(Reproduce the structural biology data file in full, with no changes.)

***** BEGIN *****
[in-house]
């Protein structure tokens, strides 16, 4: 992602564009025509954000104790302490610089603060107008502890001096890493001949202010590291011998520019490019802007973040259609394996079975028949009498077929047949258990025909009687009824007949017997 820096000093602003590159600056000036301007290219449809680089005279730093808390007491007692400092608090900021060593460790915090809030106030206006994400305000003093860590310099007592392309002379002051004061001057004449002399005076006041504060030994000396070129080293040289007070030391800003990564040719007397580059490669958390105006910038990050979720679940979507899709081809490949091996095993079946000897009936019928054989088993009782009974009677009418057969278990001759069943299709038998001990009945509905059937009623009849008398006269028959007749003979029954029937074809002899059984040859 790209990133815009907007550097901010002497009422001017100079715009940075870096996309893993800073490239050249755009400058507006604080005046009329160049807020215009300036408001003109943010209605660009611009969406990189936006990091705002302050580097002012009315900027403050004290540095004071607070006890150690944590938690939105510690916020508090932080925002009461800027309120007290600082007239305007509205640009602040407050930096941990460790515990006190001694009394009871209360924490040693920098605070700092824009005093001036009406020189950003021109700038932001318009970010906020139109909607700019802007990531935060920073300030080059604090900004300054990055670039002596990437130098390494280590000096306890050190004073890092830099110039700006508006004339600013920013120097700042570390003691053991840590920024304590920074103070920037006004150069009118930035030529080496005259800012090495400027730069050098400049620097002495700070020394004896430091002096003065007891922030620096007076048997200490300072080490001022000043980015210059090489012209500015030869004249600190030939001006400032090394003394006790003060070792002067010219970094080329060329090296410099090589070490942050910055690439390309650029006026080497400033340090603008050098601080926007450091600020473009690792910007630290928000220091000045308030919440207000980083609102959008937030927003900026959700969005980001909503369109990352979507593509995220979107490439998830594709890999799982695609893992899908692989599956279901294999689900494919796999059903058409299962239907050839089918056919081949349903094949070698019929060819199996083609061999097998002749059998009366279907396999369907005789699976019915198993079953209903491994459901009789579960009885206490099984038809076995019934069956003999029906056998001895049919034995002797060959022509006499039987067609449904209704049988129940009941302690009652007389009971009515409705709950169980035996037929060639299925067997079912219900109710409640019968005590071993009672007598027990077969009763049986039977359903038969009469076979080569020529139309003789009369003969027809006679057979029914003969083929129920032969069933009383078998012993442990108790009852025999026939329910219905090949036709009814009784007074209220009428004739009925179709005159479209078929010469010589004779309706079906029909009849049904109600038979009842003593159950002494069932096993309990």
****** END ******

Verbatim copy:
[in-house]
């Protein structure tokens, strides 16, 4: 992602564009025509954000104790302490610089603060107008502890001096890493001949202010590291011998520019490019802007973040259609394996079975028949009498077929047949258990025909009687009824007949017997 820096000093602003590159600056000036301007290219449809680089005279730093808390007491007692400092608090900021060593460790915090809030106030206006994400305000003093860590310099007592392309002379002051004061001057004449002399005076006041504060030994000396070129080293040289007070030391800003990564040719007397580059490669958390105006910038990050979720679940979507899709081809490949091996095993079946000897009936019928054989088993009782009974009677009418057969278990001759069943299709038998001990009945509905059937009623009849008398006269028959007749003979029954029937074809002899059984040859 790209990133815009907007550097901010002497009422001017100079715009940075870096996309893993800073490239050249755009400058507006604080005046009329160049807020215009300036408001003109943010209605660009611009969406990189936006990091705002302050580097002012009315900027403050004290540095004071607070006890150690944590938690939105510690916020508090932080925002009461800027309120007290600082007239305007509205640009602040407050930096941990460790515990006190001694009394009871209360924490040693920098605070700092824009005093001036009406020189950003021109700038932001318009970010906020139109909607700019802007990531935060920073300030080059604090900004300054990055670039002596990437130098390494280590000096306890050190004073890092830099110039700006508006004339600013920013120097700042570390003691053991840590920024304590920074103070920037006004150069009118930035030529080496005259800012090495400027730069050098400049620097002495700070020394004896430091002096003065007891922030620096007076048997200490300072080490001022000043980015210059090489012209500015030869004249600190030939001006400032090394003394006790003060070792002067010219970094080329060329090296410099090589070490942050910055690439390309650029006026080497400033340090603008050098601080926007450091600020473009690792910007630290928000220091000045308030919440207000980083609102959008937030927003900026959700969005980001909503369109990352979507593509995220979107490439998830594709890999799982695609893992899908692989599956279901294999689900494919796999059903058409299962239907050839089918056919081949349903094949070698019929060819199996083609061999097998002749059998009366279907396999369907005789699976019915198993079953209903491994459901009789579960009885206490099984038809076995019934069956003999029906056998001895049919034995002797060959022509006499039987067609449904209704049988129940009941302690009652007389009971009515409705709950169980035996037929060639299925067997079912219900109710409640019968005590071993009672007598027990077969009763049986039977359903038969009469076979080569020529139309003789009369003969027809006679057979029914003969083929129920032969069933009383078998012993442990108790009852025999026939329910219905090949036709009814009784007074209220009428004739009925179709005159479209078929010469010589004779309706079906029909009849049904109600038979009842003593159950002494069932096993309990």